Welcome to the Shepheard Walwyn podcast and a two part interview with Michael Hudson, perhaps to the world’s most influential (but rarely acknowledged) economist. Michael has had a remarkable career starting off as a practical or reality-based economist working for a variety of institutions looking and how banks really behave.
To Wall Street and its backers, the solution to any price inflation is to reduce wages and public social spending. The orthodox way to do this is to push the economy into recession in order to reduce hiring. Rising unemployment will oblige labor to compete for jobs that pay less and less as the economy slows.
Capitalism marches on. And thus housing, because it is a capitalist commodity, has resumed its upward cost, putting ever more people at risk of homelessness, hunger, inability to access medical care and medications, or some combination of those.
The U.S. is Saving the Financial Sector, not the Economy
Before juxtaposing the U.S. and alternative responses to the coronavirus’ economic effects, I would like to step back in time to show how the pandemic has revealed a deep underlying problem. We are seeing the consequences of Western societies painting themselves into a debt corner by their creditor-oriented philosophy of law. Neoliberal anti-government (or more accurately, anti-democratic) ideology has centralized social planning and state power in “the market,” meaning specifically the financial market on Wall Street and in other financial centers.
Marx in the House is a series that explores gentrification and housing from a Marxist perspective. In this episode we take a look at how the rent gap is the fundamental theoretical component explaining gentrification. We look at how Ruth Glass spotted and theorized the rent gap first and how Neil Smith elaborated on it.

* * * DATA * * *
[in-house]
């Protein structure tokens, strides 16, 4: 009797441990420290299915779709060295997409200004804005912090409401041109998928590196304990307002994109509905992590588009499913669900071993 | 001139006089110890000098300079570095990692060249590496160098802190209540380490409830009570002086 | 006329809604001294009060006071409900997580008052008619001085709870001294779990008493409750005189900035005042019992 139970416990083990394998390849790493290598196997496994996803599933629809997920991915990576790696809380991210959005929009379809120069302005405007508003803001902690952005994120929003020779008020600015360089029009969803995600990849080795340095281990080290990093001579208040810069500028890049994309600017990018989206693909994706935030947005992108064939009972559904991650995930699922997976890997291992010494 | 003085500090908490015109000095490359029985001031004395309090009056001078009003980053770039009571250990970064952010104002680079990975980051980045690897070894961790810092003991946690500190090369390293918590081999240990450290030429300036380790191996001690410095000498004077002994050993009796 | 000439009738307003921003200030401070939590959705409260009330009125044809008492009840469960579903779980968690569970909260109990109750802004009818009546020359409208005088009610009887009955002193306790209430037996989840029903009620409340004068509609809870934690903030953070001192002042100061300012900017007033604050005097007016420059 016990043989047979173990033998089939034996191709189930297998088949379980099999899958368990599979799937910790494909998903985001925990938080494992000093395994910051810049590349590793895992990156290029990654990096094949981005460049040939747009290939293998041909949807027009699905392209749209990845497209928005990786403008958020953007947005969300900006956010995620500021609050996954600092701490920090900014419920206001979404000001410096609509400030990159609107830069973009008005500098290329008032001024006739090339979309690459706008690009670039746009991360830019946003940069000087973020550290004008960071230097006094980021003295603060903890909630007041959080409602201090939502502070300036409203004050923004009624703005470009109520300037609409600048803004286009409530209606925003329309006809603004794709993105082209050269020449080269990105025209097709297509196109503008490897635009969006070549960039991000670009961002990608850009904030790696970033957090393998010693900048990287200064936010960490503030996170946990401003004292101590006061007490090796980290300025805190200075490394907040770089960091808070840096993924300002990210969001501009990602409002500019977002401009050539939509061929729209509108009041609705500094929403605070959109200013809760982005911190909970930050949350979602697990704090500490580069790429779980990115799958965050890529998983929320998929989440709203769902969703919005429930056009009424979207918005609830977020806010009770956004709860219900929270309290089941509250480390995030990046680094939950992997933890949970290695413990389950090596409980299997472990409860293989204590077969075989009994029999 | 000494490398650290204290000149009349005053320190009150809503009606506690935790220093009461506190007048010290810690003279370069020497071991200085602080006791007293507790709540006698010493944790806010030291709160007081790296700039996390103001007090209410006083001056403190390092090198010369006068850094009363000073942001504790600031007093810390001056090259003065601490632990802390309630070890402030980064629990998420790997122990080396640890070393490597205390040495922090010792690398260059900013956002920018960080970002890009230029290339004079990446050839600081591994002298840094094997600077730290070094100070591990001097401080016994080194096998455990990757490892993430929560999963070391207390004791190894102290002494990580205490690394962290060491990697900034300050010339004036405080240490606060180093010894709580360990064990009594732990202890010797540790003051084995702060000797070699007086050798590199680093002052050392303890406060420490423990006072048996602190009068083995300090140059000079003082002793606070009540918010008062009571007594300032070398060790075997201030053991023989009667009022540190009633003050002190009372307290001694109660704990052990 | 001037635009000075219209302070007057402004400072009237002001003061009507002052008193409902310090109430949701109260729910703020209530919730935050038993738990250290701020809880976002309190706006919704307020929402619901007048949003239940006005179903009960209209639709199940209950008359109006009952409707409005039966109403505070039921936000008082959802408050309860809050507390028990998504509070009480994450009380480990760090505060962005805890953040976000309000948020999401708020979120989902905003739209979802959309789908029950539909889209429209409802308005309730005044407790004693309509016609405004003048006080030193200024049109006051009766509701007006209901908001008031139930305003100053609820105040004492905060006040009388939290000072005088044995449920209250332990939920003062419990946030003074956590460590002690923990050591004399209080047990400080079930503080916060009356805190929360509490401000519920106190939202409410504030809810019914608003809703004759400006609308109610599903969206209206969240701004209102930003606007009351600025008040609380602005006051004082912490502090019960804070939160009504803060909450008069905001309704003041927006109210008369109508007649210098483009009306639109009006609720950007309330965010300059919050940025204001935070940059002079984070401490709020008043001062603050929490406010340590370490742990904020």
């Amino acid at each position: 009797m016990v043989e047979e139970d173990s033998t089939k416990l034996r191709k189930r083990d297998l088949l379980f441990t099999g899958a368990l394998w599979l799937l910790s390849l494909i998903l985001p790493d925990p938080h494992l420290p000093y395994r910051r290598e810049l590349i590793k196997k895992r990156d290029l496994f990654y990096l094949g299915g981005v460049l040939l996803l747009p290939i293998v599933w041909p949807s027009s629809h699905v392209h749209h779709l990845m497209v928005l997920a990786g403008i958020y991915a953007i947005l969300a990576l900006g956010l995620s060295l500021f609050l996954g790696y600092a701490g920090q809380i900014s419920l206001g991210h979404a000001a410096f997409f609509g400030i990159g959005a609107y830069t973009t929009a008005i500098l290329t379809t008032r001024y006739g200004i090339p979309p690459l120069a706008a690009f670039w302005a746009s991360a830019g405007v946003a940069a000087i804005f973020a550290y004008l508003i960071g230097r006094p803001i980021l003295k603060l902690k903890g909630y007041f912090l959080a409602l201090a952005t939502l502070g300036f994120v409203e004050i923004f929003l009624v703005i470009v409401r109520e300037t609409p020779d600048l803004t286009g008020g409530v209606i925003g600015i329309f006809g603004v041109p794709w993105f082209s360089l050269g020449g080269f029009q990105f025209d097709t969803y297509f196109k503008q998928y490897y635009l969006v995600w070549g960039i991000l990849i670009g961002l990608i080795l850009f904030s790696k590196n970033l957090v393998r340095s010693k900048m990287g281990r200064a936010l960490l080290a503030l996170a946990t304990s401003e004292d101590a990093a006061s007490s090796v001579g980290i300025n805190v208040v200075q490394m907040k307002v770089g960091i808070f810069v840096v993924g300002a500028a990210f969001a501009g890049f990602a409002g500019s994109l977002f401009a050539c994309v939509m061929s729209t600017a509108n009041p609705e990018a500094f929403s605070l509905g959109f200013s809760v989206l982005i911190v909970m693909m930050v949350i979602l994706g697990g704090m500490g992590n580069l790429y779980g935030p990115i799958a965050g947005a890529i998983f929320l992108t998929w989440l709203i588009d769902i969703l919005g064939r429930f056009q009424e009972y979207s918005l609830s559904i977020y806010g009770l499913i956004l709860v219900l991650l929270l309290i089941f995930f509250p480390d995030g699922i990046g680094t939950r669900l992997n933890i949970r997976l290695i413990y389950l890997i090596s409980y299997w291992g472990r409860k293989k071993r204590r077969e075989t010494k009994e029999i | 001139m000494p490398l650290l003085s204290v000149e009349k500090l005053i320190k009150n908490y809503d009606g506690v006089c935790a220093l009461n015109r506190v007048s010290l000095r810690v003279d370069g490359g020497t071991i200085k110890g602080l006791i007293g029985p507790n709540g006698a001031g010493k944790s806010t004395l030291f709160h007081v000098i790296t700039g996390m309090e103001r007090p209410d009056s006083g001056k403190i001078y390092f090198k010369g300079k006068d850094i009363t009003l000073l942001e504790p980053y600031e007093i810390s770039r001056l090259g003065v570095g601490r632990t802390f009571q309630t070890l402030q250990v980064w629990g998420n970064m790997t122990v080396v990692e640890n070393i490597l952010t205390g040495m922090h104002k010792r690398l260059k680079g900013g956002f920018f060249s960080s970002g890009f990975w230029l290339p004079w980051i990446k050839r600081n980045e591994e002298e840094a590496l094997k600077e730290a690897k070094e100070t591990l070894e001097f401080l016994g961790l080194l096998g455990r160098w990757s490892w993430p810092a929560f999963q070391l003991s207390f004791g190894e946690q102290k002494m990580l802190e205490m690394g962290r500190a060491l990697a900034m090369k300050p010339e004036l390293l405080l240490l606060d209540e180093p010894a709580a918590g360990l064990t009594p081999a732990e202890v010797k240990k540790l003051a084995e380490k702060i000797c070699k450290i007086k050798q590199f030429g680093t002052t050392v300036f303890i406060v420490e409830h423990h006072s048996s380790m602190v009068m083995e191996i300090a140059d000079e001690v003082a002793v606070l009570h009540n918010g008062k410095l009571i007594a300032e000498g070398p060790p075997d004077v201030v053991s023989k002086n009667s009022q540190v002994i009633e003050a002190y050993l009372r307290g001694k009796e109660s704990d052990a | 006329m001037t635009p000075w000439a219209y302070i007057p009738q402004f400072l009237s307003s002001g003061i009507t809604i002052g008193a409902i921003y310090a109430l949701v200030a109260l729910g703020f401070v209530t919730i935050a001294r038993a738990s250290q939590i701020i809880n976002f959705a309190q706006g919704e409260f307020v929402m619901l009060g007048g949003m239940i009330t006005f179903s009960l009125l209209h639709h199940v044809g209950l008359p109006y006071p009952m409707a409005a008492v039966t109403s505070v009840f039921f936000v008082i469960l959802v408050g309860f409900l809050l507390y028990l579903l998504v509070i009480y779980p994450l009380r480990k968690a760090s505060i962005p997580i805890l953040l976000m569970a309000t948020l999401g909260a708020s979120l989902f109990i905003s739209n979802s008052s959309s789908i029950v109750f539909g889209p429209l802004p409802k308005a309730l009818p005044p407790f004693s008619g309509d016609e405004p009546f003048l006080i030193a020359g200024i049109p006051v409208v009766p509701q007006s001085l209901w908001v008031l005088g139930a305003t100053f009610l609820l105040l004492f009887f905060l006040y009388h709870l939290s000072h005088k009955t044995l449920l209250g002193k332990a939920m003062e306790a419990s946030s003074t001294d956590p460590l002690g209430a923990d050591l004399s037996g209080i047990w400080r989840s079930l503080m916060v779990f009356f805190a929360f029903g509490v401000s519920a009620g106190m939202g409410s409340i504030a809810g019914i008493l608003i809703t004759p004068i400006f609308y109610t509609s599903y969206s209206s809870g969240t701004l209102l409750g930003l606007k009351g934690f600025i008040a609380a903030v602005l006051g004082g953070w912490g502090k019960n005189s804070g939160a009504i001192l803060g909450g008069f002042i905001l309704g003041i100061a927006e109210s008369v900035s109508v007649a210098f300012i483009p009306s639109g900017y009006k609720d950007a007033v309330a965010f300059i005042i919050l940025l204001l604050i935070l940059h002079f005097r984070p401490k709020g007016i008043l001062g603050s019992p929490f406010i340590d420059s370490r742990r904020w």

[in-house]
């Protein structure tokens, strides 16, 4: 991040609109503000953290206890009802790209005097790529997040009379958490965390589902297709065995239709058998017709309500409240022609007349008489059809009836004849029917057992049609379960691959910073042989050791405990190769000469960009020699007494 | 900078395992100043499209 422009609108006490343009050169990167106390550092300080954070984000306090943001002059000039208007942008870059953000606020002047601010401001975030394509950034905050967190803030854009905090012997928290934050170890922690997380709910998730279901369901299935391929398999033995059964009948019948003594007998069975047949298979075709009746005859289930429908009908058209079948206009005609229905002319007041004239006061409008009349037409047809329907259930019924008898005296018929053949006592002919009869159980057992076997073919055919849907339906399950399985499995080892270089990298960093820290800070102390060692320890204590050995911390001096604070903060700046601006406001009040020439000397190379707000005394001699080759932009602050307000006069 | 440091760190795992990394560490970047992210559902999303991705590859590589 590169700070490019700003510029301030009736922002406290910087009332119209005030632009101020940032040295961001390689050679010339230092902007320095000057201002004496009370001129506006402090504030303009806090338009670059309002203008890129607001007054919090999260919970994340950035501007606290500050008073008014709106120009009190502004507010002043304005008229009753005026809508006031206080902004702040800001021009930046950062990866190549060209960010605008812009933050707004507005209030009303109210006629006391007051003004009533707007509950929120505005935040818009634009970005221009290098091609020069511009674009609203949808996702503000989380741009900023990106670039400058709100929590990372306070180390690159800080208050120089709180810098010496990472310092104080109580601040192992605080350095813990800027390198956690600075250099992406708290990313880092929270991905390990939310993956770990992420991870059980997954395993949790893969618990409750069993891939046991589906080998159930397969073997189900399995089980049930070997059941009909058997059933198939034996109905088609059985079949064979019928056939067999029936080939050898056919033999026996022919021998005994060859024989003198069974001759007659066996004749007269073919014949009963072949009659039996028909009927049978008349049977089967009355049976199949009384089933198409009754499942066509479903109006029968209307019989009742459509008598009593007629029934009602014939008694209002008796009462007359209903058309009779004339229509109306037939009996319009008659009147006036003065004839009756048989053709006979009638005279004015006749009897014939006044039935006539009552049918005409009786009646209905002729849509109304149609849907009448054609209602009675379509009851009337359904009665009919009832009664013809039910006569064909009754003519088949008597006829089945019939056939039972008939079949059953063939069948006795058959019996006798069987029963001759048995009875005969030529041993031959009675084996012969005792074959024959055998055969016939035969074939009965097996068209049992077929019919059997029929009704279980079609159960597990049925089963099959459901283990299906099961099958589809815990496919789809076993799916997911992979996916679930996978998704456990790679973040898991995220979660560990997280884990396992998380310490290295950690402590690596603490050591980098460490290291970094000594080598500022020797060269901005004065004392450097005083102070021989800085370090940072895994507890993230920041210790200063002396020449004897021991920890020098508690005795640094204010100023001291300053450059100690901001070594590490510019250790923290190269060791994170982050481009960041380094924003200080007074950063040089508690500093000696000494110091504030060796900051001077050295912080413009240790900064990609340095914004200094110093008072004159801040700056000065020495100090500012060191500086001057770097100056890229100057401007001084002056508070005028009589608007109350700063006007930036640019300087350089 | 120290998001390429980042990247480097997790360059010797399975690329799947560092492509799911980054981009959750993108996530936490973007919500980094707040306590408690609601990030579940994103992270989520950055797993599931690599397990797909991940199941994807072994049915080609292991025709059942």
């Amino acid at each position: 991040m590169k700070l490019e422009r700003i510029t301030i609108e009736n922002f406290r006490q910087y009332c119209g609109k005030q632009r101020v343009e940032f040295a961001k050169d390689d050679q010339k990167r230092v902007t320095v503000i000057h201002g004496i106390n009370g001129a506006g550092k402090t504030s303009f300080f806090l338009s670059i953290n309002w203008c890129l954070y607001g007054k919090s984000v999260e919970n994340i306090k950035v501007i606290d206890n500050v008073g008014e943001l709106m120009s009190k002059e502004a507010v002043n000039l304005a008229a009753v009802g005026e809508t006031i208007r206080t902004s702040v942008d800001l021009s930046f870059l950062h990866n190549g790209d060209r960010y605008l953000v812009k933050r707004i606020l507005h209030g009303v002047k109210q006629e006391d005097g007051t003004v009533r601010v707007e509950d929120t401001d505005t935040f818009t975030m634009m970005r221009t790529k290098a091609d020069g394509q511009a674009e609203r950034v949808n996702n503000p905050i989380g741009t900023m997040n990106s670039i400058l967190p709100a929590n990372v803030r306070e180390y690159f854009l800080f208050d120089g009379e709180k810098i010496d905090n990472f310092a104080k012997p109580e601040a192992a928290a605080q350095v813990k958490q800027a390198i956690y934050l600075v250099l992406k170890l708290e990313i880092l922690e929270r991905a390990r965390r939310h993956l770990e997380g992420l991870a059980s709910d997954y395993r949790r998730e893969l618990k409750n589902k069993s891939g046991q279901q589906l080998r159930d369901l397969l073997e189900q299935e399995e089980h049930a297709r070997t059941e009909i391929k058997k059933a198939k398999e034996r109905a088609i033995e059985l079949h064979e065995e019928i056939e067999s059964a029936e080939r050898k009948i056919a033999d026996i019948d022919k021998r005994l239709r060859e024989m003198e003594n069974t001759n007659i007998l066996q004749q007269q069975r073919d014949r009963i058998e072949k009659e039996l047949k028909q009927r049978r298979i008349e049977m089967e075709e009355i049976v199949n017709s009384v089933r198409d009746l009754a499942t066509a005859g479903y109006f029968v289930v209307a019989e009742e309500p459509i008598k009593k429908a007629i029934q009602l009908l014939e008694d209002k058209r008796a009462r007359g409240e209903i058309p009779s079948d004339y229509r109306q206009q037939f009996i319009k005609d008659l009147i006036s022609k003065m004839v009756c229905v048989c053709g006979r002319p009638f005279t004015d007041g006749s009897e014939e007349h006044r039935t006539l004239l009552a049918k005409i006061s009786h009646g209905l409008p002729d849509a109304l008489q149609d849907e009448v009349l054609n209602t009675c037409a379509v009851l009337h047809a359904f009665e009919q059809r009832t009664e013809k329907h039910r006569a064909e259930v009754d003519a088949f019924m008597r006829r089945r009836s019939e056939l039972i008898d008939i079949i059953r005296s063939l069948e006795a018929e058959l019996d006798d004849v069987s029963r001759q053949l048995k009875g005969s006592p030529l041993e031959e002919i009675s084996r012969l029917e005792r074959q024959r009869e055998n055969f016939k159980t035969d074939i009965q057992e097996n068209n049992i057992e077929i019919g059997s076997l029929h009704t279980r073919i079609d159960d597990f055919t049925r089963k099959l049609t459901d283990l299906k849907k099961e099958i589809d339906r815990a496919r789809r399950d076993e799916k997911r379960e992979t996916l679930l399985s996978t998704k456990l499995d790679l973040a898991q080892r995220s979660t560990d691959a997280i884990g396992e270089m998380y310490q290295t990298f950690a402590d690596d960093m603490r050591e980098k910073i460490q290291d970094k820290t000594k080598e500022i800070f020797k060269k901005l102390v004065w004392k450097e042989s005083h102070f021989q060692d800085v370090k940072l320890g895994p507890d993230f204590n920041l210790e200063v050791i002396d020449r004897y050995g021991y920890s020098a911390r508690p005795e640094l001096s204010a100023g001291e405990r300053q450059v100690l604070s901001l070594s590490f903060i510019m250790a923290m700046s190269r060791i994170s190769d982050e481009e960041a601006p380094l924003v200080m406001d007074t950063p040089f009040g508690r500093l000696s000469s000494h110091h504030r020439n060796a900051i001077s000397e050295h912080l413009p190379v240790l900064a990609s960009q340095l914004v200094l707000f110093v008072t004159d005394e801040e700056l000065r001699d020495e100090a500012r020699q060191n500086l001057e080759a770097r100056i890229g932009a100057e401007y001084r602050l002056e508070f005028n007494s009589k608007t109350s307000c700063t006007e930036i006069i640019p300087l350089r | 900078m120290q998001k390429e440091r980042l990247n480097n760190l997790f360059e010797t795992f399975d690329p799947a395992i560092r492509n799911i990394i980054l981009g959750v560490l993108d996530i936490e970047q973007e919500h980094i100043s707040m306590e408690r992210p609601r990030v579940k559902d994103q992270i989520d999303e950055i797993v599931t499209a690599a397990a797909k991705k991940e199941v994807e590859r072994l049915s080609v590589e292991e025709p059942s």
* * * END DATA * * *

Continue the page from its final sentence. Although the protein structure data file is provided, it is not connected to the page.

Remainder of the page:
Marx in the House is a series that explores gentrification and housing from a Marxist perspective. In this episode we take a look at the movement of capital, the ridiculousness of landlords, how it’s necessary to organize and the fundamentals of capitalism and the role of the state.
Abby Martin meets with Nithya Raman, progressive candidate for LA City Council in District 4, about her campaign to end homelessness in the nation’s epicenter and how local politicians refuse to take easy actions to eradicate the phenomenon–but refuse to in the interests of big real estate developers.
President Trump has threatened China’s President Xi that if they don’t meet and talk at the upcoming G20 meetings in Japan, June 29-30, the United States will not soften its tariff war and economic sanctions against Chinese exports and technology.
It’s a little-acknowledged reality that housing markets distribute more than mere dwellings. That’s because people’s place in the social order is intimately related to their geographic location generally, and where they live specifically.
In the second part of his interview with Chris Hedges, CUNY Professor David Harvey, author of A Brief History of Neoliberalism argues Neoliberalism as an economic policy works not by generating wealth but redistributing wealth by “accumulation of dispossession.”
Wall Street did not let the Lehman Brothers crisis go to waste. The banks that have paid the largest fines for financial fraud are now much bigger and more profitable. The victims of their junk mortgage loans are poorer, and the economy is facing debt deflation.